HMS Northumberland (1866)
Northumberland in her original 5-masted configuration
|Laid down:||10 October 1861|
|Launched:||17 April 1866|
|Commissioned:||8 October 1868|
|Fate:||Sold 1927. Scrapped 1935.|
|Class and type:||Minotaur class battleship|
|Length:||400 ft (120 m) p/p, 407 ft (124 m) overall|
|Beam:||59 ft 6 in (18.14 m)|
|Draught:||27 ft 9 in (8.46 m)|
|Propulsion:||One-shaft Penn horizontal trunk, 6,545 IHP|
|Sail plan:||5 masts, sail area 32,377 sq ft (3,008 m2)|
14.13 knots (26 km/h) under power|
7 knots (13 km/h) under sail
|Complement:||Nominal 705, actual 800|
Battery: 5.5 inches|
Belt: 5.5 inches amidships, 4.5 inches fore and aft
Transverse bulkheads: 5.5 inches
Conning tower: 4.5 inches
Although she had been laid down at the Millwall Ironworks as a sister to the other Minotaurs, she was altered while on the building slip after Sir Edward Reed succeeded Isaac Watts as Chief Constructor. It had originally been planned to arm her with smoothbore muzzle-loading cannon; the plans were revised to permit her to carry 7-inch breech loading rifles manufactured by Sir William Armstrong; and by the time of her commissioning the Navy had reverted to the use of muzzle-loading rifles. It was decided to equip her with 9-inch and 8-inch muzzle loaders, as against 9-inch and 7-inch in her sisters. To compensate for the extra weight of these guns, the battery was reduced in length and the armour protection thereof was shortened. This resulted in an armoured conning tower, and a shorter battery with an armoured bulkhead at each end.
She was initially designed with three masts, but she was completed with five in conformity with her sisters. HMS Minotaur and HMS Agincourt. Her first captain, Roderick Dew, had all of her yards painted black so that she could be visually distinguished from the other five-masted ships, whose yards were white.
Northumberland was on the building slip for five years, and when the time came to launch her construction was far advanced, and her weight was greater than the launch-weights of contemporary ships. She was stuck for an hour while the tide ebbed, then slid part-way down and came to a halt with her stern out of the water. She was persuaded into the water at the next spring tide by a combination of pontoons, jacks and tugs.
While she was hung up her builders, Mare and Company, went into liquidation, causing further delay in her completion.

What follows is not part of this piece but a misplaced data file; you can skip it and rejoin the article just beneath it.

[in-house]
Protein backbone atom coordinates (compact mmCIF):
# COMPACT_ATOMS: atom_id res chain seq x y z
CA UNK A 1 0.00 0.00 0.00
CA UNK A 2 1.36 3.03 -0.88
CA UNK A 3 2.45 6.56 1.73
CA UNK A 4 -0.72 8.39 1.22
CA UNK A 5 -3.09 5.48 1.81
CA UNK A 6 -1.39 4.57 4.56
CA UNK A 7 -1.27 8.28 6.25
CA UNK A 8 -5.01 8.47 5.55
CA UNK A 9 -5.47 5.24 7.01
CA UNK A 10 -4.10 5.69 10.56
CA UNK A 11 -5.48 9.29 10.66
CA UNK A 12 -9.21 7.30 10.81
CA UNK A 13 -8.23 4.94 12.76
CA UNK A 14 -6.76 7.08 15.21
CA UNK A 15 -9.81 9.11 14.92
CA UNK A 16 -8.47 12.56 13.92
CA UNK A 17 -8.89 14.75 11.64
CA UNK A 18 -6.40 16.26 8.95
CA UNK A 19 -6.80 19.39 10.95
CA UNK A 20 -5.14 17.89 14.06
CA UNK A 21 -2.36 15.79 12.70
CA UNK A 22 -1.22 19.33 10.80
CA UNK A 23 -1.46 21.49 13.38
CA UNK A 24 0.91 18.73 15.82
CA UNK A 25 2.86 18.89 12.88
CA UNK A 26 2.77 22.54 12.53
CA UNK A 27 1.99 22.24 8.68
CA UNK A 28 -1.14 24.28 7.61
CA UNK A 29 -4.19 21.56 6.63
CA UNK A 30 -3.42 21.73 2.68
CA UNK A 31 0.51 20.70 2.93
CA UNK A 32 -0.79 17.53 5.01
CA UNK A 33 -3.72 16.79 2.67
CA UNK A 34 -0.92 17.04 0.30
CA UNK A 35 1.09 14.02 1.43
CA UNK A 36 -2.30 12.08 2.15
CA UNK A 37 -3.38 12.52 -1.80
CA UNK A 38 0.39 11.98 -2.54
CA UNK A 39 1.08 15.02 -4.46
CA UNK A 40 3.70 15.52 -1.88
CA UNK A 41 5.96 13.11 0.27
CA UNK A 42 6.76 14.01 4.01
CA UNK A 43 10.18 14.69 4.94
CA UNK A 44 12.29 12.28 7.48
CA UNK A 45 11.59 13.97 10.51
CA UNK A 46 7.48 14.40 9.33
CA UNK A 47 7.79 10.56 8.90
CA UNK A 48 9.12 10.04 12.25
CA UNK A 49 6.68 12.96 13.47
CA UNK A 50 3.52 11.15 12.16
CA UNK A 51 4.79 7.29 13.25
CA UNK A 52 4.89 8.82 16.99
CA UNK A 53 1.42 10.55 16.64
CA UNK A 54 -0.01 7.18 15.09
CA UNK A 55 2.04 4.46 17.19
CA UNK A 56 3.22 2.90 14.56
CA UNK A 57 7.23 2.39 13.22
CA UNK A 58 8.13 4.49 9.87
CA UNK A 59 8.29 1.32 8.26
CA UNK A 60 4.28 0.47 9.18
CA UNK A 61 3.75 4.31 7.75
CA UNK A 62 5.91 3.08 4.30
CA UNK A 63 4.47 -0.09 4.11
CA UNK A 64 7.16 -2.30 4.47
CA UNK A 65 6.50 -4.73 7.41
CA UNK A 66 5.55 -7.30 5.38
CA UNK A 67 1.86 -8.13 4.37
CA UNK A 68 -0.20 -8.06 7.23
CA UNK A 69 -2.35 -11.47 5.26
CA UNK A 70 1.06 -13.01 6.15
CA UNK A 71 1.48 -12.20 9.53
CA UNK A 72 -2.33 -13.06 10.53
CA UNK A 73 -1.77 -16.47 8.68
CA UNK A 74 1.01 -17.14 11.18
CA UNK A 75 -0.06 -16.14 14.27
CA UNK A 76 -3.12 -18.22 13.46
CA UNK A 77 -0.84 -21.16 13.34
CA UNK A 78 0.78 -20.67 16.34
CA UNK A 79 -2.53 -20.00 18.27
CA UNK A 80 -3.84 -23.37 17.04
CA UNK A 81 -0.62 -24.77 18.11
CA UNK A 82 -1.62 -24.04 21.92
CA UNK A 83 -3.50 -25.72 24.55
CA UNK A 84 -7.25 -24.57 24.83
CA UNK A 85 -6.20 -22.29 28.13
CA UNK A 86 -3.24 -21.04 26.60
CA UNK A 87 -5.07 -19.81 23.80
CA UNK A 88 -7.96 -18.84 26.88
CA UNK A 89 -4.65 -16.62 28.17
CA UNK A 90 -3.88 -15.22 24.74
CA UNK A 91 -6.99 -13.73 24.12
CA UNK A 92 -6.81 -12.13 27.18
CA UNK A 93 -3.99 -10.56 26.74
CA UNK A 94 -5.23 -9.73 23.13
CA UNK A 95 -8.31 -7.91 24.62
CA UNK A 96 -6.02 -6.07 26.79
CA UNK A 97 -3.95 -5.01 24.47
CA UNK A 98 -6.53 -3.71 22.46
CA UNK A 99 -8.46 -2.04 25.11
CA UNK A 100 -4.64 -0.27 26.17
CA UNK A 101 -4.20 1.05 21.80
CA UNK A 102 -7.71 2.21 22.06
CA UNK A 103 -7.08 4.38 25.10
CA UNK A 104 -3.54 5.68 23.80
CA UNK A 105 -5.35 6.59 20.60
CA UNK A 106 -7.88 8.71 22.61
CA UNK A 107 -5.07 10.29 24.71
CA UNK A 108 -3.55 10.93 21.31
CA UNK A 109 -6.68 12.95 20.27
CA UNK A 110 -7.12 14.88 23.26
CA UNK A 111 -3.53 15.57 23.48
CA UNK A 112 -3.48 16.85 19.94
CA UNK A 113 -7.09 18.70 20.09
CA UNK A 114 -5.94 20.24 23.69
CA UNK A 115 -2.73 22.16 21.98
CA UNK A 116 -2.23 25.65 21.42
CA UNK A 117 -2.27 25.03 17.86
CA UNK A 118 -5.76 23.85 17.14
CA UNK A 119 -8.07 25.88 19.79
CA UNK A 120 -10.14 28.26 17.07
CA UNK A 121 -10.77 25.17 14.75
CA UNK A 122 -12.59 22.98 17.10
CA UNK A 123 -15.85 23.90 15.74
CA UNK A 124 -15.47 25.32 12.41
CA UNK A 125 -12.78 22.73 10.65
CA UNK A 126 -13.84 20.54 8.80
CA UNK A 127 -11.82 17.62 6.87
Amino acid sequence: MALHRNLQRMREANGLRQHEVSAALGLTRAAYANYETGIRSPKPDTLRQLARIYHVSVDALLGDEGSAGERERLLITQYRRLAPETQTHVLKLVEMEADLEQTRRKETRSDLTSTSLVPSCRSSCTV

Her first posting was to the Channel Fleet, where she remained until 1873. During this time she helped HMS Agincourt to tow the Bermuda drydock to Madeira (from whence HMS Warrior and HMS Black Prince towed it to its ultimate goal of Bermuda). Anchored at Funchal, Madeira, on Christmas Day 1872, a storm parted her anchor chain, allowing her to drift across the ram bow of the battleship HMS Hercules and suffer serious underwater damage (though her compartmented iron hull limited the flooding, leaving her able to steam to Malta to be repaired).
After these repairs she became Rear Flagship, Channel until 1875, and was then paid off for refit and re-armament, in which she became a three-master and was given a new set of guns. She returned to the Channel Squadron in 1879, and served there right through until 1885; she was refitted from 1885 to 1887, and then returned yet again to the Channel until 1890, even touring as flagship toward the end of that period. Northumberland, now quite outdated, was harborbound.
From the early 1890s onward she was obsolete and confined to harbour, at first in reserve at the Isle of Portland (until 1891) and Devonport (1891-8) and then as a stokers' training ship at the Nore (renamed Acheron). From 1909-1927 served as a coal hulk, renamed C8 (1909-26) and then C68 (1926-27). She was sold by the Navy in 1927, and served at Dakar as the hulk Stedmound from then until scrapping in 1935.
Two large 1870s half-scale models of her are at the Museum in Docklands.
- Oscar Parkes British Battleships ISBN 0-85052-604-3
- Conway All the World's Fighting Ships ISBN 0-85177-133-5
| HMS Northumberland (1866)]]